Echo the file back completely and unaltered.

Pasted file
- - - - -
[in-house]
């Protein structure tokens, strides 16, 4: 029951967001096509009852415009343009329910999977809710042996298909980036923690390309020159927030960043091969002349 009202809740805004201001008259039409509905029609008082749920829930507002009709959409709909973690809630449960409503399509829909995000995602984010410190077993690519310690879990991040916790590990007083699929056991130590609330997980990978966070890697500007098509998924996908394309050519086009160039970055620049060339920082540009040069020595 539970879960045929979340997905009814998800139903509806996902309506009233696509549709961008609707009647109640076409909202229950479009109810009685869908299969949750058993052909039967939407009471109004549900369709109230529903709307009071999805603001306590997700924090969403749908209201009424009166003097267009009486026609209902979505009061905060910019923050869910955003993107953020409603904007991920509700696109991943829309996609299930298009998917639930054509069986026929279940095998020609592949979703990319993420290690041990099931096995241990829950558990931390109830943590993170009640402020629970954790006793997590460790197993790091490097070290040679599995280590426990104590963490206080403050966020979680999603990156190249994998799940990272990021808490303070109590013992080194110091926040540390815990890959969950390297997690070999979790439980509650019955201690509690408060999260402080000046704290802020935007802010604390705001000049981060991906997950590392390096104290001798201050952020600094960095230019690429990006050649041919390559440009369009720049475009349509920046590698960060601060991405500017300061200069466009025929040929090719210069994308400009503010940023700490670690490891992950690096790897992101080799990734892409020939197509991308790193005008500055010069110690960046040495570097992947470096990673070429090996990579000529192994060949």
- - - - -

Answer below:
[in-house]
């Protein structure tokens, strides 16, 4: 029951967001096509009852415009343009329910999977809710042996298909980036923690390309020159927030960043091969002349 009202809740805004201001008259039409509905029609008082749920829930507002009709959409709909973690809630449960409503399509829909995000995602984010410190077993690519310690879990991040916790590990007083699929056991130590609330997980990978966070890697500007098509998924996908394309050519086009160039970055620049060339920082540009040069020595 539970879960045929979340997905009814998800139903509806996902309506009233696509549709961008609707009647109640076409909202229950479009109810009685869908299969949750058993052909039967939407009471109004549900369709109230529903709307009071999805603001306590997700924090969403749908209201009424009166003097267009009486026609209902979505009061905060910019923050869910955003993107953020409603904007991920509700696109991943829309996609299930298009998917639930054509069986026929279940095998020609592949979703990319993420290690041990099931096995241990829950558990931390109830943590993170009640402020629970954790006793997590460790197993790091490097070290040679599995280590426990104590963490206080403050966020979680999603990156190249994998799940990272990021808490303070109590013992080194110091926040540390815990890959969950390297997690070999979790439980509650019955201690509690408060999260402080000046704290802020935007802010604390705001000049981060991906997950590392390096104290001798201050952020600094960095230019690429990006050649041919390559440009369009720049475009349509920046590698960060601060991405500017300061200069466009025929040929090719210069994308400009503010940023700490670690490891992950690096790897992101080799990734892409020939197509991308790193005008500055010069110690960046040495570097992947470096990673070429090996990579000529192994060949």